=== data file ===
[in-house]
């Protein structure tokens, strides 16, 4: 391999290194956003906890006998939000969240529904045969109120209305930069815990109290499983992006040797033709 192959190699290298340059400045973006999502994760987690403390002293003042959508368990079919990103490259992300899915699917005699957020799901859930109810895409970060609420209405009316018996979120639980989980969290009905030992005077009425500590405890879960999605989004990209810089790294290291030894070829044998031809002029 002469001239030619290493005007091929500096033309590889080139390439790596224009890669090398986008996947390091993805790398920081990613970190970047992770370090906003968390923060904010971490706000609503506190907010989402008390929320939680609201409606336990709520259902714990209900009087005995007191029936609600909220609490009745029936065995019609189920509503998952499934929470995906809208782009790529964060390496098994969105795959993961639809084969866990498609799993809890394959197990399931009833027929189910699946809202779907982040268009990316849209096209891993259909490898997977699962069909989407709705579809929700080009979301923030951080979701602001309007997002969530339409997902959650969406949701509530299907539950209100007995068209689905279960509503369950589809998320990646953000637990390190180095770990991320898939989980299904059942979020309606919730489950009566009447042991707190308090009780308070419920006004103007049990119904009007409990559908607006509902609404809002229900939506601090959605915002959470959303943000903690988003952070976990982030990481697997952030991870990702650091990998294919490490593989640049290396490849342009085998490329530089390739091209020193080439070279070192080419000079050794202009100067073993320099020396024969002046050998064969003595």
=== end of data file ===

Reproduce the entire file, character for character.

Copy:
[in-house]
């Protein structure tokens, strides 16, 4: 391999290194956003906890006998939000969240529904045969109120209305930069815990109290499983992006040797033709 192959190699290298340059400045973006999502994760987690403390002293003042959508368990079919990103490259992300899915699917005699957020799901859930109810895409970060609420209405009316018996979120639980989980969290009905030992005077009425500590405890879960999605989004990209810089790294290291030894070829044998031809002029 002469001239030619290493005007091929500096033309590889080139390439790596224009890669090398986008996947390091993805790398920081990613970190970047992770370090906003968390923060904010971490706000609503506190907010989402008390929320939680609201409606336990709520259902714990209900009087005995007191029936609600909220609490009745029936065995019609189920509503998952499934929470995906809208782009790529964060390496098994969105795959993961639809084969866990498609799993809890394959197990399931009833027929189910699946809202779907982040268009990316849209096209891993259909490898997977699962069909989407709705579809929700080009979301923030951080979701602001309007997002969530339409997902959650969406949701509530299907539950209100007995068209689905279960509503369950589809998320990646953000637990390190180095770990991320898939989980299904059942979020309606919730489950009566009447042991707190308090009780308070419920006004103007049990119904009007409990559908607006509902609404809002229900939506601090959605915002959470959303943000903690988003952070976990982030990481697997952030991870990702650091990998294919490490593989640049290396490849342009085998490329530089390739091209020193080439070279070192080419000079050794202009100067073993320099020396024969002046050998064969003595």